Image_2_Laparoscopic treatment for an intrapancreatic accessory spleen: A case report.tif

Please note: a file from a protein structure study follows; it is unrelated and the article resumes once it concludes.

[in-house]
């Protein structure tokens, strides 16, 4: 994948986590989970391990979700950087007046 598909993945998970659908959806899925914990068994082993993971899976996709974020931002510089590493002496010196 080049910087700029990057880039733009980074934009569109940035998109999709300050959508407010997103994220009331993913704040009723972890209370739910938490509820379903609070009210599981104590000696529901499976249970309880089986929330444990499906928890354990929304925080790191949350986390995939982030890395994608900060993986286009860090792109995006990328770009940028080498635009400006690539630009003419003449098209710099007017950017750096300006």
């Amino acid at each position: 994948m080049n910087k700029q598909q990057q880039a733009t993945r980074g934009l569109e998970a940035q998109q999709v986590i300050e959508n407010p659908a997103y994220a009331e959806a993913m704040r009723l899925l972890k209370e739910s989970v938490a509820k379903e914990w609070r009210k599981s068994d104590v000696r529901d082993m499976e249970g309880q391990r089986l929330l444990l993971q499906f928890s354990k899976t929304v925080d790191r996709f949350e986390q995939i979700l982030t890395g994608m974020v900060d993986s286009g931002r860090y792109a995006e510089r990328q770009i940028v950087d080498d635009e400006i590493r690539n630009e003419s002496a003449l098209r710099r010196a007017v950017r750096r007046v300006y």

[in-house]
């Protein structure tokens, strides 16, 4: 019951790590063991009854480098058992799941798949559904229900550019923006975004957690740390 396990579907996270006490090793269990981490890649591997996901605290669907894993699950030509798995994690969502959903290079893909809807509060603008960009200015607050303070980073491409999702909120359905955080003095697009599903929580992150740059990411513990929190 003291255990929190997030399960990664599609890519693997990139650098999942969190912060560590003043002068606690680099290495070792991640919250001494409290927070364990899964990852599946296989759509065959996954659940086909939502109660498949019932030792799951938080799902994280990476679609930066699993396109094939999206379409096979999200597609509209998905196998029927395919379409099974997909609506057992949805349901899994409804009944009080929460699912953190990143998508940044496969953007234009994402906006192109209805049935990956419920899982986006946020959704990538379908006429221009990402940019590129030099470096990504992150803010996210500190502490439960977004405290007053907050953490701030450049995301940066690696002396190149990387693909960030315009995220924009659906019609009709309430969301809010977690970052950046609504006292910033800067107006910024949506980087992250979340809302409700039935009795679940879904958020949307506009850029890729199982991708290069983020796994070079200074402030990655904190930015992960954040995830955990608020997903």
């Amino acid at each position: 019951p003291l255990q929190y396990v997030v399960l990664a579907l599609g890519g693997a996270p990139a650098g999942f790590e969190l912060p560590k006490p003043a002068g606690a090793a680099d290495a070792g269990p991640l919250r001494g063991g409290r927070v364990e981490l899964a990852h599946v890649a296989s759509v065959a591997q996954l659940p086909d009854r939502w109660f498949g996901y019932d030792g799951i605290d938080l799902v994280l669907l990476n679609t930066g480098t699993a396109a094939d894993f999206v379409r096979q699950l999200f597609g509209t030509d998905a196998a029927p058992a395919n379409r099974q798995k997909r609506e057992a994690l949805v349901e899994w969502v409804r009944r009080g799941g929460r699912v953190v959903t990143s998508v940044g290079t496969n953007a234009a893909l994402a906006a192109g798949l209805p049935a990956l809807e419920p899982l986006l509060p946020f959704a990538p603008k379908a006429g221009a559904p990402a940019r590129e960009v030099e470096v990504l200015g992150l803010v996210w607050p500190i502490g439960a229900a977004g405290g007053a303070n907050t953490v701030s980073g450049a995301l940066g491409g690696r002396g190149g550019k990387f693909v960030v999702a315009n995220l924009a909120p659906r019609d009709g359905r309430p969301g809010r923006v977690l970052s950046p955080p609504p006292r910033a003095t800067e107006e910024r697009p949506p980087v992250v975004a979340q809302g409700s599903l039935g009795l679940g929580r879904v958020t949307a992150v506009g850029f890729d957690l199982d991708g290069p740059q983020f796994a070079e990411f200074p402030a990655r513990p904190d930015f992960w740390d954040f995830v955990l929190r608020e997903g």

Malignant pancreatic tumors have early metastasis, aggressive behavior and poor prognosis. Surgeons often need to judge whether a patient needs prompt surgery when a pancreatic lesion is found. The accessory spleen is a congenital developmental malformation rather than a tumor and does not require surgical resection. Here, we report a 47-year-old man who underwent routine gastroscopic examination, and a submucosal eminence of the duodenal bulb was detected. The patient was asymptomatic and laboratory tests were unremarkable. Duodenal neuroendocrine neoplasm (G2) was considered following endoscopic submucosal dissection (ESD). Further examination showed a lesion in the tail of the pancreas and multiple accessory spleens. The lesion in the tail of the pancreas was Ga-68 positive and was highly considered a pancreatic neuroendocrine tumor (pNET). Based on this clinical evidence, laparoscopic spleen-preserving distal pancreatectomy (Kimura) was performed. However, the results of the postoperative pathological diagnosis indicated an intrapancreatic accessory spleen (IPAS). Given the findings of this case, we should explore more accurate diagnostic methods for IPAS to avoid unnecessary surgery.